On playback, the keyboard is split, with the Lower zone triggering and transposing the sequence and the Upper zone allowing you to accompany it. However, the sequence replays at the pitch at which you recorded it only when you press C2. When you play above or below this, the sequence is transposed accordingly. This means that, if you recorded a sequence in F#, it will be replayed in F# when you press C. If you then want to transpose it to (say) A#, you'll have to play... umm, let me see, that would be E. If you're playing over the top of this, you're going to get confused. Arturia suggest that you record every sequence in C and then transpose it as required, but better solutions would be to provide a root note parameter, or to make the note that initiates playback the root. Furthermore, any accompaniment played in the Upper zone appears to take precedence over whatever is being played by the sequencer, so note stealing can occur and, if you get carried away, you'll end up with little or nothing emanating from the sequencer itself. But whatever else is happening, the output from the sequencer is always available as a polyphonic source in the matrix, so you can obtain yet more modulation effects on a per-voice basis.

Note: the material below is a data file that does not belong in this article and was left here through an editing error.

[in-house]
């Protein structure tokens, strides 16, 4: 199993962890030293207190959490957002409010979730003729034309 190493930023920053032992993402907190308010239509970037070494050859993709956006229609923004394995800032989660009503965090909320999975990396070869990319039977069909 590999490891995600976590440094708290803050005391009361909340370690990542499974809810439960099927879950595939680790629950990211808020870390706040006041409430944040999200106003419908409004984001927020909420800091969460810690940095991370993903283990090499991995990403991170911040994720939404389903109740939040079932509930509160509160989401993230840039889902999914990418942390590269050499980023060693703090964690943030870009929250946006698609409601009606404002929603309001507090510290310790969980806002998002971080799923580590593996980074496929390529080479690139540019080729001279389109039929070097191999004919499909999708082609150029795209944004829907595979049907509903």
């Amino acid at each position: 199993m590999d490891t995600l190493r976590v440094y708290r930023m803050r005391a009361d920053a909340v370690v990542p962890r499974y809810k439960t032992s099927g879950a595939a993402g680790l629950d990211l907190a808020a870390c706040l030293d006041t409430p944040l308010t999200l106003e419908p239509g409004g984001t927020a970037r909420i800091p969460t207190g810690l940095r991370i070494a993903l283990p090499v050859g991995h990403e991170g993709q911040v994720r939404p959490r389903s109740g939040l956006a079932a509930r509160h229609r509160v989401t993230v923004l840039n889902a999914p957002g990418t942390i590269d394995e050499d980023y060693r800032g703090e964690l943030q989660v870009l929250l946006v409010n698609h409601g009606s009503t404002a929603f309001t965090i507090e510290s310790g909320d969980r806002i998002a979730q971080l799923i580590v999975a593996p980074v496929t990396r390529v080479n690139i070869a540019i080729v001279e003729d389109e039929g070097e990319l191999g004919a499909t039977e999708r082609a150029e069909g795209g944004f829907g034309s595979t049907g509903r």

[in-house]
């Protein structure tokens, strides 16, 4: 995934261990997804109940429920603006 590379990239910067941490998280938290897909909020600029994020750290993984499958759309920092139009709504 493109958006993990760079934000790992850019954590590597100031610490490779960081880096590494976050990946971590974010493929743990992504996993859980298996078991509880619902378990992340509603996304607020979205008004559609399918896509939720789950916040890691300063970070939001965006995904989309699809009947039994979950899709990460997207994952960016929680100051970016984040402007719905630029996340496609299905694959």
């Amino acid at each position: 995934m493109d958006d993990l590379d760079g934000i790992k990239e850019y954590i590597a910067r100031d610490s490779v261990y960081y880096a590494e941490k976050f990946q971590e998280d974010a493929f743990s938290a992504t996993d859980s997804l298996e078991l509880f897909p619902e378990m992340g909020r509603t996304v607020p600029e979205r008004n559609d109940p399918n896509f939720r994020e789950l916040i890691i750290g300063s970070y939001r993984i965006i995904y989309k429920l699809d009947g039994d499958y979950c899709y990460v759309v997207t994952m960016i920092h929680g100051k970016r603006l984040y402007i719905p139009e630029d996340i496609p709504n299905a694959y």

There's also a third SEQ/ARP mode called the Matrix Arpeggiator, which is a hybrid of the arpeggiator and the sequencer that allows the matrix buttons to determine which notes in a held chord are played on each step, at what octave and with or without a slide or accent or both. Again, you can record three modulation tracks, and many of the sequencer's playback facilities are duplicated here. It can create some great little patterns, but be careful if you activate Hold and press new notes while it's playing because the results are not always predictable. The other feature it offers is the ability to shift notes upward or downward by a semitone to create what Arturia call 'approach notes'. These can be musically useful to lead from one repetition to the next.